In Brighton, England, on April 6, 1974, the judges of the 19th Eurovision Song Contest crushed the hopes of tiny Luxembourg by denying that nation in its bid for a historic third straight victory at the pan-European musical event. Those judges did the rest of the world a favor, however, by selecting the Swedish entry as the winner instead. Which is not to say anything against the song “Bye Bye I Love You” as performed by Luxembourg’s Ireen Sheer. It’s just that Sweden’s entry was a song called “Waterloo,” performed by a group called ABBA, which went on to become something of a sensation. ABBA’s win at the annual Eurovision Song Contest on this day in 1974 launched the group on its monumental international career, marking the first and still only time that the Eurovision Song Contest crowned a previously unknown winner destined for legitimate superstardom.
The Eurovision Song Contest was originally conceived as a way for the member countries of the European Broadcasting Union to participate in a simultaneous live broadcast—a major technical challenge in 1956. From a one-night event involving only seven participating countries in its first year, the contest has grown into a week-long spectacle involving preliminary rounds of competition among representatives of more than 20 countries in Europe, the Middle East, North Africa and the former Soviet Union. But while the annual contest is now one of the most-watched television events in the world, one thing Eurovision has consistently failed at doing is launching new artists to truly international stardom. The sole, shining exception to this rule is ABBA. (All apologies to 1988 winner Celine Dion, who was already something of a star prior to her Eurovision victory, and to 2006 winner Lordi, probably the finest monster-costumed Finnish metal band of all time, but a band that so far enjoys only a cult following outside of northern Europe.)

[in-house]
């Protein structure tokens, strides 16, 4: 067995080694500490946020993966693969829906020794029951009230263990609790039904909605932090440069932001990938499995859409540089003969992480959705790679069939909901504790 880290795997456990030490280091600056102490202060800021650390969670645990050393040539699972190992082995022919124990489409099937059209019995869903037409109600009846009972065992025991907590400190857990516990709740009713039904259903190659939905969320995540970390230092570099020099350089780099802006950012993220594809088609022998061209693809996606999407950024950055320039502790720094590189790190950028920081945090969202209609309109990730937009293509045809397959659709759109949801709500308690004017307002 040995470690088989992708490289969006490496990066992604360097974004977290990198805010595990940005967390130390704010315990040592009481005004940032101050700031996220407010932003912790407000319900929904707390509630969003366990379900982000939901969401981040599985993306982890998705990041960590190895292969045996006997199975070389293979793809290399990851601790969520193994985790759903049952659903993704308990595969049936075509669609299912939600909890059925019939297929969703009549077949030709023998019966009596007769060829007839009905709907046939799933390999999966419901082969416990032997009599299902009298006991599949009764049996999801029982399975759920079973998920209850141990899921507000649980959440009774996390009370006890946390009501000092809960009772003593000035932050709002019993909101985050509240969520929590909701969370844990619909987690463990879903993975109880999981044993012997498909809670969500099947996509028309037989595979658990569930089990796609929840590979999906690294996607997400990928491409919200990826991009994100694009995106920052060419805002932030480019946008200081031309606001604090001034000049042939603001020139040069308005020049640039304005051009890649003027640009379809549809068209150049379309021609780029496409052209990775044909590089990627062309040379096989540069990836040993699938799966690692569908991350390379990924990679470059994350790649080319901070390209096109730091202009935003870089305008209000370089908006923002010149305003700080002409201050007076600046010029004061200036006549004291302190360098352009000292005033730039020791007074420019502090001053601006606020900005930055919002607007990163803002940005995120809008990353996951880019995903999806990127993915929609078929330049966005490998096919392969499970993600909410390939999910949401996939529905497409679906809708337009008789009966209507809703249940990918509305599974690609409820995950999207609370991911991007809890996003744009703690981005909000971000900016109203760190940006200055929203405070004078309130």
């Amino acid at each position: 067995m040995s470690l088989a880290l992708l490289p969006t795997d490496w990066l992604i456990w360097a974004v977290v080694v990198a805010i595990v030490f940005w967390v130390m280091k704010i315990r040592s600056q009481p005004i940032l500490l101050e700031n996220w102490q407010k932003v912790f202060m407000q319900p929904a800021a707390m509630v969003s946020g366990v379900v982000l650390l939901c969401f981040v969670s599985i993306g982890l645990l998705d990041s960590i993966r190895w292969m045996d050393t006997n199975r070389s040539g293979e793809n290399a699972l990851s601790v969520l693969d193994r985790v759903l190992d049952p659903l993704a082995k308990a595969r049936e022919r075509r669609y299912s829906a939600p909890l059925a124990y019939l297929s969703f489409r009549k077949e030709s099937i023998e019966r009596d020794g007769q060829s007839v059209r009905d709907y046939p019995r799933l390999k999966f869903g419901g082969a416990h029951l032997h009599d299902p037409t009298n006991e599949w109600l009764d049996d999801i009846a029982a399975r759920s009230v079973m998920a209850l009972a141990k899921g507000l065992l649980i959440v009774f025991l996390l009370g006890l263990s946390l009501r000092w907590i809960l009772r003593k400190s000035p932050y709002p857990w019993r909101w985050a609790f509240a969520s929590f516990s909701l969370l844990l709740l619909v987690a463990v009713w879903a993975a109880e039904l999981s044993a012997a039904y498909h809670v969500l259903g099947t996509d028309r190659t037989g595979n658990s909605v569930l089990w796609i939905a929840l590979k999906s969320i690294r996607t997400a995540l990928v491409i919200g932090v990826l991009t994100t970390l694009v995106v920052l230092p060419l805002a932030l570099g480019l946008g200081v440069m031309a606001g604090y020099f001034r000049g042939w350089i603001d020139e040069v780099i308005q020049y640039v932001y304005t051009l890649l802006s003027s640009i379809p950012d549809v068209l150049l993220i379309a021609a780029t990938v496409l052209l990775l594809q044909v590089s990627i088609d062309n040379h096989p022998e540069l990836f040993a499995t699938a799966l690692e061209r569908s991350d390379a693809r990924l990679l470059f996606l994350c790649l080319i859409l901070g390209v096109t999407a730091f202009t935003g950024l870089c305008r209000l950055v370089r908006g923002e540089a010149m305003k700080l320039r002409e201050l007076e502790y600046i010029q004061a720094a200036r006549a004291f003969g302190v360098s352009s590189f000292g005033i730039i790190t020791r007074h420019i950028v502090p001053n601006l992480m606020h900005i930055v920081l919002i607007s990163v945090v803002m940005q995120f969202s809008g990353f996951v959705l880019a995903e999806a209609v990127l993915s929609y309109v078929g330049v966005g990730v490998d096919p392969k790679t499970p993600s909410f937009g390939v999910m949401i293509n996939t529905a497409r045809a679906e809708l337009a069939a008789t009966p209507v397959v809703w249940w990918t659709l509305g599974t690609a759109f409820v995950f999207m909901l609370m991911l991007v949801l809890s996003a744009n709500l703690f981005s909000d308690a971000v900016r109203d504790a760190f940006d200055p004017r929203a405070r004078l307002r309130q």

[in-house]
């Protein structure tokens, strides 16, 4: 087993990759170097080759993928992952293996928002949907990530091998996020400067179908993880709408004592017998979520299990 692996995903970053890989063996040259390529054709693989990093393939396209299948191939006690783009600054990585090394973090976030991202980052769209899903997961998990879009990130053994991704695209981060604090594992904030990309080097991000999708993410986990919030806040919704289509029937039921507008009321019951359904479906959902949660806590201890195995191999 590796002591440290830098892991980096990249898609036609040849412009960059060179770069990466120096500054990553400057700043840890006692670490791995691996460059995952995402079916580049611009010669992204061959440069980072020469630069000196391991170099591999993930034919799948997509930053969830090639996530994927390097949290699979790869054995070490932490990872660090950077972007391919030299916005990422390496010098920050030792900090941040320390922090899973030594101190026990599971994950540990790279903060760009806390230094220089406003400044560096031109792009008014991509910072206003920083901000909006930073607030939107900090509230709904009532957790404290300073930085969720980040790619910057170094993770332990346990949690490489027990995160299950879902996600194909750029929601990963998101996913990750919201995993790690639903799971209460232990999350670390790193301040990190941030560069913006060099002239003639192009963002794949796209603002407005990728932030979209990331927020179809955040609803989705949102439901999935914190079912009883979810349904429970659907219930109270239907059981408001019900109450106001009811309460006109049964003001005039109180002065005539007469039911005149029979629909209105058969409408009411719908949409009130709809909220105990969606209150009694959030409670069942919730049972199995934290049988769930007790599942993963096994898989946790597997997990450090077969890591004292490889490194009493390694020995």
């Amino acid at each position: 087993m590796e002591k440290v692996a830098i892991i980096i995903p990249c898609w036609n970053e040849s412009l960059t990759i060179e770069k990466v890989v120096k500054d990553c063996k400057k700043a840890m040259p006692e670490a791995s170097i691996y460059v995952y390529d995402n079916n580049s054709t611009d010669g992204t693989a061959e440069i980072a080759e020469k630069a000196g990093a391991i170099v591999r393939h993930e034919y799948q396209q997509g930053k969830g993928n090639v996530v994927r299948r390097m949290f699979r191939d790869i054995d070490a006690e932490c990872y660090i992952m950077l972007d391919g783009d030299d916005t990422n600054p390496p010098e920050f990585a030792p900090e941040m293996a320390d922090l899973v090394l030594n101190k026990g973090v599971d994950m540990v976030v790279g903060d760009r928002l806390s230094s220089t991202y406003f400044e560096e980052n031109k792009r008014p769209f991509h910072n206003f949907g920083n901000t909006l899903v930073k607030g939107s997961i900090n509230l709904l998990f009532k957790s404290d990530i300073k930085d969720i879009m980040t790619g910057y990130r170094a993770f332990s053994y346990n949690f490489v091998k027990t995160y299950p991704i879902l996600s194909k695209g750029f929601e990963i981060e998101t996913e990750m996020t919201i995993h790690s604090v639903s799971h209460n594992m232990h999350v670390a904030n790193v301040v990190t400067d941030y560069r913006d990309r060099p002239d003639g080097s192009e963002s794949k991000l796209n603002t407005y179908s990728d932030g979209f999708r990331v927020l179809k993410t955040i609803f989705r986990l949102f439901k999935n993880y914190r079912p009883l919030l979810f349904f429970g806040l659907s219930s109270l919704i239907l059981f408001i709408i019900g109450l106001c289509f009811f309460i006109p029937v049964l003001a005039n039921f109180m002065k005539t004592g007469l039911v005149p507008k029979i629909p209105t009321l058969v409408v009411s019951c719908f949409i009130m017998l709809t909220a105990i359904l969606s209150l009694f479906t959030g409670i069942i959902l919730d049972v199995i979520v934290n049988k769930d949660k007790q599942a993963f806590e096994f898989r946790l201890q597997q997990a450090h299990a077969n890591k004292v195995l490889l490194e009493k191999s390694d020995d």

The year that ABBA was chosen as Sweden’s Eurovision entry was the second in which contest competitors were allowed to perform in any language they wished. (A national-language restriction was reinstated in 1977 before being abolished in 1999.) This proved to be critical to ABBA’s international success. While the UK judges awarded ABBA zero points toward their winning total on this night in 1974, their English-language “Waterloo” became an instant hit with the British public—the first of nine UK #1 hits for the biggest group ever launched by the Eurovision Song Contest.